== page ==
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Previously, I have calculated energy spectrum for 3D isotropic turbulent flow data which is equally spaced in all three directions and then to compute the energy spectrum, one performs Fourier transform and then accumulates energy located in different wavenumber bins and then gets the ($k^{−5/3}$) slope and it all works fine.

Now if I want to extend the same for an anisotropic case like turbulent boundary layer case, how should I modify the technique? I cannot take a Fourier transform in the wall normal direction anymore and I am not sure how to compute the energy spectrum as such. There is no problem if I compute the spectrum for streamwise and spanwise plane since they are both defined using Fourier basis.

So my question is two-fold:

  1. How do we compute energy spectrum for a 3D turbulent boundary layer?
  2. If we cannot compute it for a 3D case i.e. if the argument is valid only for a 2D planar cut at various wall normal locations, then how do we define a scale for turbulent boundary layer cases, particularly along wall normal direction?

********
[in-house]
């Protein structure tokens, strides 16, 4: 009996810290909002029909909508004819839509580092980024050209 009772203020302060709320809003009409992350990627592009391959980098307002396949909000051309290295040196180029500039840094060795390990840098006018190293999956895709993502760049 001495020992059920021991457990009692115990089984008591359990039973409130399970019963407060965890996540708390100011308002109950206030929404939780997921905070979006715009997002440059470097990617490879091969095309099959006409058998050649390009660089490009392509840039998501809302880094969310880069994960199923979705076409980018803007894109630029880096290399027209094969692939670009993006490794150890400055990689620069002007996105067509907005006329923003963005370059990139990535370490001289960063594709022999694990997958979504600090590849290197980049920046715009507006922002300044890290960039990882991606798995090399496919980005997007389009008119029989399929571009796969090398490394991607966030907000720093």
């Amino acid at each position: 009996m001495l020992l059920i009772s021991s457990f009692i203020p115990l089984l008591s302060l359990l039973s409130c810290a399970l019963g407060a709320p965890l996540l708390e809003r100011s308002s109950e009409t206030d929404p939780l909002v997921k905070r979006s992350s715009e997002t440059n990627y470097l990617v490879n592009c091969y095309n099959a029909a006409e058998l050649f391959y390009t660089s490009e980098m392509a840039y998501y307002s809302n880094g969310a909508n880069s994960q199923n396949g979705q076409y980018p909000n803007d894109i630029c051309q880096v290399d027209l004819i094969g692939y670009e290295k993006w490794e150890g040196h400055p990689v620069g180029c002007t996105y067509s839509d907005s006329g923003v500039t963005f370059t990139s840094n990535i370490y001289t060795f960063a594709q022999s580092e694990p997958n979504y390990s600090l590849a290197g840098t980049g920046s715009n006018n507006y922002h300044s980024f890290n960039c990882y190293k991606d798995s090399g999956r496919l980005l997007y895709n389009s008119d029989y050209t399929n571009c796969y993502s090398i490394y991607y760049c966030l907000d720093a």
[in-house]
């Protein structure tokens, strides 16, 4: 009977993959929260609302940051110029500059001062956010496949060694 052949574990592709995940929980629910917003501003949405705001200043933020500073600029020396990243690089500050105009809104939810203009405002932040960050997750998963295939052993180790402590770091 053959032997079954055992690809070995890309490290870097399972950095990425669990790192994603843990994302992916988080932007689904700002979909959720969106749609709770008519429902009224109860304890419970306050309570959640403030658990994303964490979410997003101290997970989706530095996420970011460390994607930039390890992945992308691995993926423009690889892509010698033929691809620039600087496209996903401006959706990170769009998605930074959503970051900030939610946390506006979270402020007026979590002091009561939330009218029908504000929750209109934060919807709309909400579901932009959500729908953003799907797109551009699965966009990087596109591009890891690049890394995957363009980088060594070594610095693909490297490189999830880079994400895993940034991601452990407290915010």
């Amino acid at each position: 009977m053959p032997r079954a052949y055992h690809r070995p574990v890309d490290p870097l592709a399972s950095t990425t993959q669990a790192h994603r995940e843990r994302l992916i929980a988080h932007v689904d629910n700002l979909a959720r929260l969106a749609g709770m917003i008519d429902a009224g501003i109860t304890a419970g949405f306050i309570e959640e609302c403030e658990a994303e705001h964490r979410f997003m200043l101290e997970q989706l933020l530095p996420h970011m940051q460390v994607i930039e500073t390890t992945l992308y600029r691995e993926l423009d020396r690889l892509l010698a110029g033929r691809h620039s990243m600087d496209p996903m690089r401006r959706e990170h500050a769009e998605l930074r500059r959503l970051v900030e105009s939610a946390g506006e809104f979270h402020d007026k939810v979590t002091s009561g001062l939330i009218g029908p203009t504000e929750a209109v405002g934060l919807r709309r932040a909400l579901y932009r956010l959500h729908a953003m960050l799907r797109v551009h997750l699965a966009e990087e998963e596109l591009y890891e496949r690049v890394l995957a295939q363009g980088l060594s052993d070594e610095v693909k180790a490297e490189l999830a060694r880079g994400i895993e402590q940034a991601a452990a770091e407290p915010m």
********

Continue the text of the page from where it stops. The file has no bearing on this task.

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  • $\begingroup$ What kind of data do you have? I thought a time series on a probe position would be enough? $\endgroup$ – Bernhard May 14 '14 at 20:41
  • $\begingroup$ I have DNS data wherein I have a fully resolved isotropic case for a single time step. For an experiment, one uses a probe to get the spectrum, but for simulation its done differently as I explained above. $\endgroup$ – Sidhha May 15 '14 at 15:04
  • $\begingroup$ Why can you not do the same thing with your DNS? You encountered the trick with the Fourier transforms does not work, right? $\endgroup$ – Bernhard May 15 '14 at 17:41
  • $\begingroup$ For the turbulent boundary layer which is anisotropic, the wall normal direction is aperiodic and non-uniform. So unlike the isotropic case, I cannot take a Fourier transform in the wall normal direction. I am not sure how people obtain a 3D energy spectrum for boundary layer. In literature, I have only seen 2D planar results along streamwise and spanwise directions. $\endgroup$ – Sidhha May 15 '14 at 18:22
  • $\begingroup$ You can probe a point, right? Or is there an objection against that? $\endgroup$ – Bernhard May 15 '14 at 18:50
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Usually near wall turbulence is thought about using the Law of the Wall where the distance from the wall enforces a maximum length scale for isotropic motion.

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